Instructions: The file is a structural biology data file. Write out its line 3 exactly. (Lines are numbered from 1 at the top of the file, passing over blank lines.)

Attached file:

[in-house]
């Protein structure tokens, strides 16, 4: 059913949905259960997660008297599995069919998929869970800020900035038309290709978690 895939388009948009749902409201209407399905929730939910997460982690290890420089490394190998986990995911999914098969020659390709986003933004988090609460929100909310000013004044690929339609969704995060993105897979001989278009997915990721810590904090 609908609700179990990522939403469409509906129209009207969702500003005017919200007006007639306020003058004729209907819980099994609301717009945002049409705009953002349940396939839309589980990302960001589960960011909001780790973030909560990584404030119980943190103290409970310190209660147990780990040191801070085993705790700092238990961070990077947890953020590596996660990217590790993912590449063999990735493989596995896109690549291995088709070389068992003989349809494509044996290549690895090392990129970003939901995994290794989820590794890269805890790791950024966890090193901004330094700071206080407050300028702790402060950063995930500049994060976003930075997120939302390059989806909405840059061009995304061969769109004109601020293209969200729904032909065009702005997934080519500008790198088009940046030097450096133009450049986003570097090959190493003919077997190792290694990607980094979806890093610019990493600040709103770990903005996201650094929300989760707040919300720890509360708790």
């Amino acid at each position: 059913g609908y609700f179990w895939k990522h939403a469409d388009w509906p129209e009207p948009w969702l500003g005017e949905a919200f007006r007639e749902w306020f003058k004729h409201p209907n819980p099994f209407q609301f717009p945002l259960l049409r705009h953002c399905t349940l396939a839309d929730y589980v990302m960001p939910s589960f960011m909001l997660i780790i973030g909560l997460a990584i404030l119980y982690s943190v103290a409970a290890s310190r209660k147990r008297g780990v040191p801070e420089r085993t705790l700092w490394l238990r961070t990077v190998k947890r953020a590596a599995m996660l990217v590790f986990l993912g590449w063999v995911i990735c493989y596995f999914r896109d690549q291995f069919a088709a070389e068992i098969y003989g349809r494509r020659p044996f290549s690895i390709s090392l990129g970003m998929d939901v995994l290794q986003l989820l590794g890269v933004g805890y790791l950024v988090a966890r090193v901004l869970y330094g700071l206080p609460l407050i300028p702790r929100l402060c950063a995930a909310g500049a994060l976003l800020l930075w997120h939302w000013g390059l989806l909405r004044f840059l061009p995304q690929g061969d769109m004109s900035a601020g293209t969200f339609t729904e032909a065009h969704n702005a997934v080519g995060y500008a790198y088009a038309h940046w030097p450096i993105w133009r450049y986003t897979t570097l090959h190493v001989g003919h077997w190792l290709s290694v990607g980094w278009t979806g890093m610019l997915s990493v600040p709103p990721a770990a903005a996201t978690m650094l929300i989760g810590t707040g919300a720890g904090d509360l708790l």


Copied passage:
């Amino acid at each position: 059913g609908y609700f179990w895939k990522h939403a469409d388009w509906p129209e009207p948009w969702l500003g005017e949905a919200f007006r007639e749902w306020f003058k004729h409201p209907n819980p099994f209407q609301f717009p945002l259960l049409r705009h953002c399905t349940l396939a839309d929730y589980v990302m960001p939910s589960f960011m909001l997660i780790i973030g909560l997460a990584i404030l119980y982690s943190v103290a409970a290890s310190r209660k147990r008297g780990v040191p801070e420089r085993t705790l700092w490394l238990r961070t990077v190998k947890r953020a590596a599995m996660l990217v590790f986990l993912g590449w063999v995911i990735c493989y596995f999914r896109d690549q291995f069919a088709a070389e068992i098969y003989g349809r494509r020659p044996f290549s690895i390709s090392l990129g970003m998929d939901v995994l290794q986003l989820l590794g890269v933004g805890y790791l950024v988090a966890r090193v901004l869970y330094g700071l206080p609460l407050i300028p702790r929100l402060c950063a995930a909310g500049a994060l976003l800020l930075w997120h939302w000013g390059l989806l909405r004044f840059l061009p995304q690929g061969d769109m004109s900035a601020g293209t969200f339609t729904e032909a065009h969704n702005a997934v080519g995060y500008a790198y088009a038309h940046w030097p450096i993105w133009r450049y986003t897979t570097l090959h190493v001989g003919h077997w190792l290709s290694v990607g980094w278009t979806g890093m610019l997915s990493v600040p709103p990721a770990a903005a996201t978690m650094l929300i989760g810590t707040g919300a720890g904090d509360l708790l």